Editor(s)
Dr. Rusu Teodor
Professor, Department of Technical and Soil Sciences, University of Agricultural Sciences and Veterinary Medicine Cluj-Napoca, 3-5 Manastur Street, 400372, Cluj-Napoca, Romania.

ISBN 978-93-90768-69-1 (Print)
ISBN 978-93-90768-70-7 (eBook)
DOI: 10.9734/bpi/cras/v8

This book covers key areas of agricultural sciences. The contributions by the authors include   rectal temperature, respiratory rate, serum glucose, skin temperature, body weight, fleece weight, fibre diameter, fish pond sediments, growth parameters, prolamins, autotetraploids, genetic divergence, heritability, mid-altitude genotypes, quantitative traits, three-parameter model, vibration, rheology, material nonlinearity, geometric stiffness, banana/plantain production, income generation, horticultural crops, intercropping system, nitrogen-fixing perennial legume, malnutrition, Cassava beneficiaries, additional financing, mango production, tissue analysis, mineral content, physiological disorder, soil quality, soil fertility, organic matter, plant height, crop yield, biochar. This book contains various materials suitable for students, researchers and academicians in the field of agricultural sciences.

 

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Chapters


Protective coats were tested on rectal, skin, and subcutaneous temperature, heart rate, respiratory rate, shivering score, and serum glucose level in Angora goat kids exposed to cold, wet, and windy conditions. The experiment was carried out at the Grootfontein Agricultural Development Institute on 24 ten-month-old castrated male Angora goat kids in 2009 and 30 nine-month-old castrated male Angora goat kids in 2010. Rectal temperature of animals in both the Coats and Control groups declined during both the 2009 and 2010 cold stress trial periods. Rectal temperature of the Coats group was 1.91°C higher (36.49 ± 0.45) than the Control group (34.58 ± 0.45) at the end of the trial in 2009.  The Coats group animals had a significant 2.21°C lower drop in rectal temperature than the Control group. In 2010, a similar trend was observed, though the rectal temperature of the Coats group animals was only 0.87°C higher than that of the Control group.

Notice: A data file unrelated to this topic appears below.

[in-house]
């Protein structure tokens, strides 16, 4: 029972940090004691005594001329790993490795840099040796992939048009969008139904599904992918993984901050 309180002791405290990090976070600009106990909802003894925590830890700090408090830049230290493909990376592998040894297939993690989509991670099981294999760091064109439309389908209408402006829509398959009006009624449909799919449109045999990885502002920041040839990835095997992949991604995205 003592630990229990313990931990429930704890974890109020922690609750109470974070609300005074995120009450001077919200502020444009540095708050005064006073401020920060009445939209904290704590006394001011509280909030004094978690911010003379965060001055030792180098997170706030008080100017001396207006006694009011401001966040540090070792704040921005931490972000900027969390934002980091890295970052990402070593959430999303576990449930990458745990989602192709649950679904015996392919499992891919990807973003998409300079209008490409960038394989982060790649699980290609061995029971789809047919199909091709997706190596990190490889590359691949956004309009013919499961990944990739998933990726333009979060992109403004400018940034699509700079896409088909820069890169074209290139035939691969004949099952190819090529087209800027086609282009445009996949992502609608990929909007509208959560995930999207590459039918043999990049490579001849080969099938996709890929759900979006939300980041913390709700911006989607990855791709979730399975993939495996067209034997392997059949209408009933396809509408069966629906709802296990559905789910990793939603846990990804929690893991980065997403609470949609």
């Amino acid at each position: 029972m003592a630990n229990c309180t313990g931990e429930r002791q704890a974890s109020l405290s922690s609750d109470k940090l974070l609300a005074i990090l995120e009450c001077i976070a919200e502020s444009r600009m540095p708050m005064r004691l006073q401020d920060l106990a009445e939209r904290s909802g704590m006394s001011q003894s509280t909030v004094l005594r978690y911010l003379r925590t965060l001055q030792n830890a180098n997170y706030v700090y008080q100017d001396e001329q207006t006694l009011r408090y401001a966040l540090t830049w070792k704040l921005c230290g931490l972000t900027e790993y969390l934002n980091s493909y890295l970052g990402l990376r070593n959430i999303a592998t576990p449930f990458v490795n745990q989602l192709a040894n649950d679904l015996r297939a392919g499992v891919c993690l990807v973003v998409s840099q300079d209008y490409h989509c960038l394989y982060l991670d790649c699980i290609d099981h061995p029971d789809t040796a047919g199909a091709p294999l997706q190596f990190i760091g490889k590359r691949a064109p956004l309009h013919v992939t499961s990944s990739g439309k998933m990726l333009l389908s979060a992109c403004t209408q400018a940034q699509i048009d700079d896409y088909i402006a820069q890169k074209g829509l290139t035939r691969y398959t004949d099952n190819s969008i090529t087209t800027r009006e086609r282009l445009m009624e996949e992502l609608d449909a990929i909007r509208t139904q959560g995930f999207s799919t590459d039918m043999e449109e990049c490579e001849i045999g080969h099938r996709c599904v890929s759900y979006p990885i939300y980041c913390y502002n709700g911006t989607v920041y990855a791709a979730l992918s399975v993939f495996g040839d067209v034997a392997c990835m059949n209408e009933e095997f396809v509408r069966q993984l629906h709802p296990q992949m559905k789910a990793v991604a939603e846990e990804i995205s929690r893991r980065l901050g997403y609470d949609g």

Skin temperature differences were also found between the two groups. The most noticeable difference was between skin temperatures measured on the shoulder and britch; the area directly covered by the coats. During the early days of the 2010 trial, when the animals were freshly shorn, the animals protected by coats had significantly lower daily temperature amplitudes than the Control group animals. The differences in daily amplitude between the groups became less pronounced as hair length increased. There were no significant differences in subcutaneous temperatures between Coats and Control group animals after four weeks of hair growth. Animals in both the Coats and Control groups had an increased heart rate for the first two hours of the trial, then it decreased to below the initial values at the end. Serum glucose levels of animals in both groups showed a marked drop towards the end of the trial period to 1.33 ng/ml and 1.66 ng/ml in the Coats and Control groups respectively. The fact that both groups of animals shivered to the same degree at the end of the trial period and had a decrease in skin temperature on the extremities and periphery suggests that the coats were not completely capable of providing complete protection against cold, wet, and windy conditions to the point that all of the body's thermoregulatory mechanisms were triggered. When protective coats are tested on a larger scale in practise under natural cold and wet weather conditions, the true test of whether they offer adequate protection to freshly shorn Angora goats during extreme weather conditions will be conducted. The results of this study indicated that Angora kids wearing protective coats were able to maintain their rectal temperatures at higher levels than goats without protective coats during cold, wet and windy conditions.